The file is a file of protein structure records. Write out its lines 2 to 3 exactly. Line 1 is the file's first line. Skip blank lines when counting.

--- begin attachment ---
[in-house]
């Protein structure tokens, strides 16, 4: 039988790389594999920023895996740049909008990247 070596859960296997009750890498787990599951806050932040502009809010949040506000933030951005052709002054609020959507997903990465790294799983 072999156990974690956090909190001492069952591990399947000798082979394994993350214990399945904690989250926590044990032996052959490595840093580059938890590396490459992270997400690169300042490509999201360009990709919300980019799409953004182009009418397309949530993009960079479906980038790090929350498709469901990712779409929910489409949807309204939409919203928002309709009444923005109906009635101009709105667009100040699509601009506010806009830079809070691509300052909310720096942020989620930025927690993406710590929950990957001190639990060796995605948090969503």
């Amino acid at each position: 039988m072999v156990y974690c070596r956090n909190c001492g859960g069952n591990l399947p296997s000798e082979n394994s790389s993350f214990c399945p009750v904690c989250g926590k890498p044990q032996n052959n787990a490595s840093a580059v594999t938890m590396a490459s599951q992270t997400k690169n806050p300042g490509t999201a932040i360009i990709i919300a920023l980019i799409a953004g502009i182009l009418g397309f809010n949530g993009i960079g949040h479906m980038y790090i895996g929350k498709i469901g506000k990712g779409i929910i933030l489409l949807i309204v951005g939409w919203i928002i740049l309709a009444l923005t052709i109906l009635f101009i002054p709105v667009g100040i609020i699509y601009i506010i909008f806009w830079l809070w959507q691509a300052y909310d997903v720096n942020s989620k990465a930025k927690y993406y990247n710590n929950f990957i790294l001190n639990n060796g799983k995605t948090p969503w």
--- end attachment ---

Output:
């Protein structure tokens, strides 16, 4: 039988790389594999920023895996740049909008990247 070596859960296997009750890498787990599951806050932040502009809010949040506000933030951005052709002054609020959507997903990465790294799983 072999156990974690956090909190001492069952591990399947000798082979394994993350214990399945904690989250926590044990032996052959490595840093580059938890590396490459992270997400690169300042490509999201360009990709919300980019799409953004182009009418397309949530993009960079479906980038790090929350498709469901990712779409929910489409949807309204939409919203928002309709009444923005109906009635101009709105667009100040699509601009506010806009830079809070691509300052909310720096942020989620930025927690993406710590929950990957001190639990060796995605948090969503």
């Amino acid at each position: 039988m072999v156990y974690c070596r956090n909190c001492g859960g069952n591990l399947p296997s000798e082979n394994s790389s993350f214990c399945p009750v904690c989250g926590k890498p044990q032996n052959n787990a490595s840093a580059v594999t938890m590396a490459s599951q992270t997400k690169n806050p300042g490509t999201a932040i360009i990709i919300a920023l980019i799409a953004g502009i182009l009418g397309f809010n949530g993009i960079g949040h479906m980038y790090i895996g929350k498709i469901g506000k990712g779409i929910i933030l489409l949807i309204v951005g939409w919203i928002i740049l309709a009444l923005t052709i109906l009635f101009i002054p709105v667009g100040i609020i699509y601009i506010i909008f806009w830079l809070w959507q691509a300052y909310d997903v720096n942020s989620k990465a930025k927690y993406y990247n710590n929950f990957i790294l001190n639990n060796g799983k995605t948090p969503w």